This org chart is used to represent a multilayer hierarchical structure where various departments work independently from one another. This org chart type is frequently utilized by companies that produce various lines of products to separate departments and avoid unnecessary complexity in relationships between marketing, sales, and customer support teams.

Flat organizational chart

The flat organizational chart is considered an experimental model. It has a horizontal structure with only few or even no levels. By using this organizational approach, companies may develop alternative ways to build good communication between departments and their workers as they avoid the standard and sometimes a non-effective and slow chain of command. The flat org chart is a sign that the company supports self-management and autonomous decision-making in the team. 

Let’s learn more about using an organizational chart.

How to create an org chart

Creating an org chart requires an understanding why you need to create such a chart, and finding the right org chart creation tool. Here are the four basic steps required for any org chart creation.

Define scope

Decide upon who you need to include in your org chart. For instance, an org chart may only represent team members, who work in the office, excluding partners and external stakeholders, and vice versa. Depending on your company’s type and size, you can create the simplest model or try and build a multiple-layer chart, consisting of smaller autonomous charts.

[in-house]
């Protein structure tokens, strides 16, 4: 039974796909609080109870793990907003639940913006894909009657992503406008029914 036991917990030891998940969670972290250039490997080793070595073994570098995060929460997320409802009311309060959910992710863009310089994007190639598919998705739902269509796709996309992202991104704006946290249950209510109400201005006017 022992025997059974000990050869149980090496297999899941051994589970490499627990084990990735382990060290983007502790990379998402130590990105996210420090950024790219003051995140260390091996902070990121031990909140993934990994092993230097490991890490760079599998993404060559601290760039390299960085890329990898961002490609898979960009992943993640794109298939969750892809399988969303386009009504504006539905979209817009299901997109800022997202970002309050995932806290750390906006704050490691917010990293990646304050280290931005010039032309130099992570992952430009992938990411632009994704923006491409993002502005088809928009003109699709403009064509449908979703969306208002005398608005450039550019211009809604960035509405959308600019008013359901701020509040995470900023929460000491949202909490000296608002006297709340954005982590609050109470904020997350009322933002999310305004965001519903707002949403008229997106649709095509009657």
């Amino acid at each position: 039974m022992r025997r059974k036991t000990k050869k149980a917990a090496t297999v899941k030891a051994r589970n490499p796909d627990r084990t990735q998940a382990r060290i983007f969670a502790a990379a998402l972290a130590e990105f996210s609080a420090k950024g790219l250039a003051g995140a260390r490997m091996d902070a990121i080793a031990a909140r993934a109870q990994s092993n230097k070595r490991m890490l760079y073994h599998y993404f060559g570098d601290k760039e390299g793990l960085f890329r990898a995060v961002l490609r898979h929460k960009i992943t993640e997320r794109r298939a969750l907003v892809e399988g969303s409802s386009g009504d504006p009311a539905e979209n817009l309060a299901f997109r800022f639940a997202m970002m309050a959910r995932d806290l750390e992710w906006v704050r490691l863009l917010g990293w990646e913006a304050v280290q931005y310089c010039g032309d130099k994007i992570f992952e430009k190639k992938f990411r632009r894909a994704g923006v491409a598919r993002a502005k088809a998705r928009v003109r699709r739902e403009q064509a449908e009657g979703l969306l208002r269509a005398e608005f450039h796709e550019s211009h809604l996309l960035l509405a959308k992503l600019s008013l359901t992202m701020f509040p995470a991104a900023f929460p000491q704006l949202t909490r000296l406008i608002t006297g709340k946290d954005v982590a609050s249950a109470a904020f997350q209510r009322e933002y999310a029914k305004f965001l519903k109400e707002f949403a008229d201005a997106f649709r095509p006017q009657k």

Collect data 

Survey your team members individually via email or group chat, or work with your HR department to get all the necessary information about each person in the company. It’s best to store gathered data in Excel or Google Sheets, separated by columns with different types of information, like Name, position, experience, assignments, etc.

Choose tools for building your chart

It’s time-consuming and inefficient to draw out your org chart by hand. Let’s work with a smart online tool, like Weje, to avoid wasting paper and ensure that all data is stored online so you won’t forget or miss anything.

Weje is an online multifunctional whiteboard that allows you to quickly create a well-structured and shareable organizational chart from scratch or based on a free template. Let’s try to create your first sample of an org chart together.